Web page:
• Pastor Mark

Celebrate, Rest, and Go Deeper


We’ve come to the last Elder blog of the 15-16 ministry year (sniff sniff), and we want to express great gratitude to the Lord for His mercy and grace through you all to us as Elders and to God’s people at LCC.  Every one of you is vital to the life, growth, and joy of the mission of God in your local church.  As we see the culture of LCC grow and change into a more Gospel-centered, honest, and free place, we see the Spirit of God bringing us all to a richer delight in all that Jesus is for us.  We couldn’t be more thankful for the “many members” that make the “one body” … and how He uses the people of God to grow the people of God!

So, celebrate all that God is doing in your life and the life of your church family.  Walking in grace and truth isn’t always easy, but with The Helper, it is full of blessing.  Some hidden, some hard, and some staring wonderfully in your face calling out praise and thanksgiving.  Whatever the case, celebrate it!  We’d love to hear how God has grown you through this ministry year – would you mind jotting down a brief testimony of God at work in your story and passing it on to us via email, the LCC Facebook page, or even just an old fashioned piece of paper dropped in the mail or offering bag.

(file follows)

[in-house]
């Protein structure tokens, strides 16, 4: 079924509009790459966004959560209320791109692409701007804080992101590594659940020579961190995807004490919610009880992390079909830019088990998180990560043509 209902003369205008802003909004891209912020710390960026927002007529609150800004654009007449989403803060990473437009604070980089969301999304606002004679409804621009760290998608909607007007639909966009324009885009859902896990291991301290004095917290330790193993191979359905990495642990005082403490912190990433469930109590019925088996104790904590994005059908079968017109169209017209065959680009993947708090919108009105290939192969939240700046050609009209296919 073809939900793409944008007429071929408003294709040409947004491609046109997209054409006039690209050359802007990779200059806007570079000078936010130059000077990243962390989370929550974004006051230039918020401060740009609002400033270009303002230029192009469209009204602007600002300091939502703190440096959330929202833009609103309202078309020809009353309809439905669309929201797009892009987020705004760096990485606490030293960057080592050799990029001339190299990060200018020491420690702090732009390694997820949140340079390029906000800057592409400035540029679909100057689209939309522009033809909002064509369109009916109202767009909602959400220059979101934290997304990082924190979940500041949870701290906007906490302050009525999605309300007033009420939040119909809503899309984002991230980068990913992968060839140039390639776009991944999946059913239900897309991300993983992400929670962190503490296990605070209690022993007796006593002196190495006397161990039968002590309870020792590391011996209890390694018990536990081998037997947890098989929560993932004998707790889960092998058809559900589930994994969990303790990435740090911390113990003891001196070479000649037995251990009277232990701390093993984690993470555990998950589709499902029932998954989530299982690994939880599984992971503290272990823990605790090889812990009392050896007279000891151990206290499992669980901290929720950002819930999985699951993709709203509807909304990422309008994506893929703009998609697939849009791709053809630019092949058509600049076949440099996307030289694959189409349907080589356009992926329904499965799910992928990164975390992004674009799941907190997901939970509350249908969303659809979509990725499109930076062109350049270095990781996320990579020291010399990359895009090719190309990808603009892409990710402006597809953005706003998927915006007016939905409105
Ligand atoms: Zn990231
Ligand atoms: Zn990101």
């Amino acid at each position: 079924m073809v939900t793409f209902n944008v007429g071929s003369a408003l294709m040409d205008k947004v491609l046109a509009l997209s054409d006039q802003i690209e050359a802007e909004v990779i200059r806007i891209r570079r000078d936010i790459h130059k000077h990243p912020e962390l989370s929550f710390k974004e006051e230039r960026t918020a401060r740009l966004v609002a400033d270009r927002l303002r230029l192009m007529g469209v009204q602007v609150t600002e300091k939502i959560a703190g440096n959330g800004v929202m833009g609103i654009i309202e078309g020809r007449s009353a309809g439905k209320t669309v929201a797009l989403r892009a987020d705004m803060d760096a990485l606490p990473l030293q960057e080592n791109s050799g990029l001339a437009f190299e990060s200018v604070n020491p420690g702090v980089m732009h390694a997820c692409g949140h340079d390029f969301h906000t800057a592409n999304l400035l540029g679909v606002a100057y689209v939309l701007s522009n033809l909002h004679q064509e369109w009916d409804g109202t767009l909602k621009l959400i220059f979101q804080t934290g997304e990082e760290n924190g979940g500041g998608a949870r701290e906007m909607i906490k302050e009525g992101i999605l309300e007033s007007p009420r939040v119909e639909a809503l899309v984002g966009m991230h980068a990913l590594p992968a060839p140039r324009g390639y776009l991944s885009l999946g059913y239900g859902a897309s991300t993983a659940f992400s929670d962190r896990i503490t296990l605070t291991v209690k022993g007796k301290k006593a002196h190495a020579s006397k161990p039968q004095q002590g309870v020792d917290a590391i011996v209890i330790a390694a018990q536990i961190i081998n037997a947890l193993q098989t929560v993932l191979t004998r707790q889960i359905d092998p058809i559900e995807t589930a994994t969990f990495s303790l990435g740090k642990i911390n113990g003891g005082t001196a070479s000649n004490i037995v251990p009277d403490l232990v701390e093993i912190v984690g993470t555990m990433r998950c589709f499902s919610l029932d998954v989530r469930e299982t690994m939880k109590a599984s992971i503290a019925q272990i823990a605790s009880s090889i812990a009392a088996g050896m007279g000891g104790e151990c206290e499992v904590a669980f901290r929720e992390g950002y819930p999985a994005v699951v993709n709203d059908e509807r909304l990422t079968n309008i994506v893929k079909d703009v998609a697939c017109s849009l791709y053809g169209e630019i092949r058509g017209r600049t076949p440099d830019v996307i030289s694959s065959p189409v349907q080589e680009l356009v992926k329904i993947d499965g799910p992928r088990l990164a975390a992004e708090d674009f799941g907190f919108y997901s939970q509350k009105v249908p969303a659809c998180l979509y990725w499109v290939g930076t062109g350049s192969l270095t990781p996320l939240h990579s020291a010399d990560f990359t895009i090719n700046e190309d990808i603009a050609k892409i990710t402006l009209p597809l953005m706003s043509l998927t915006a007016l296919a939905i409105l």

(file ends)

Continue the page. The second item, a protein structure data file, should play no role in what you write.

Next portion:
As the summer months are now upon us, and the schedule changes a bit, we sure hope you have a chance to rest.  Not just physically … but through times of play and recreation, times of reading and study, hikes, walks, bike rides, and cool evenings with family and friends on the deck.  Take a vacation, but don’t take a vacation from the Lord.  Please do your best to make Sunday corporate worship a priority, time in the Word a continued discipline, and praying with brothers and sisters an indispensable part of your spiritual rest.  Those are some of the things that will be used by the Spirit for your refreshment.

And lastly, go deeper.  Don’t settle for where you are, dream for where God wants you to be.  The journey is long and tomorrow isn’t promised.  So shake off old habits, put away the sin that so easily entangles, and run the race with joy that has been set before you.  We are already making plans for a great 16-17 ministry year and we can’t wait for all that God is going to do in and through you, and the body of LCC, in the months ahead.

  • The Elders


Membership, Schmembership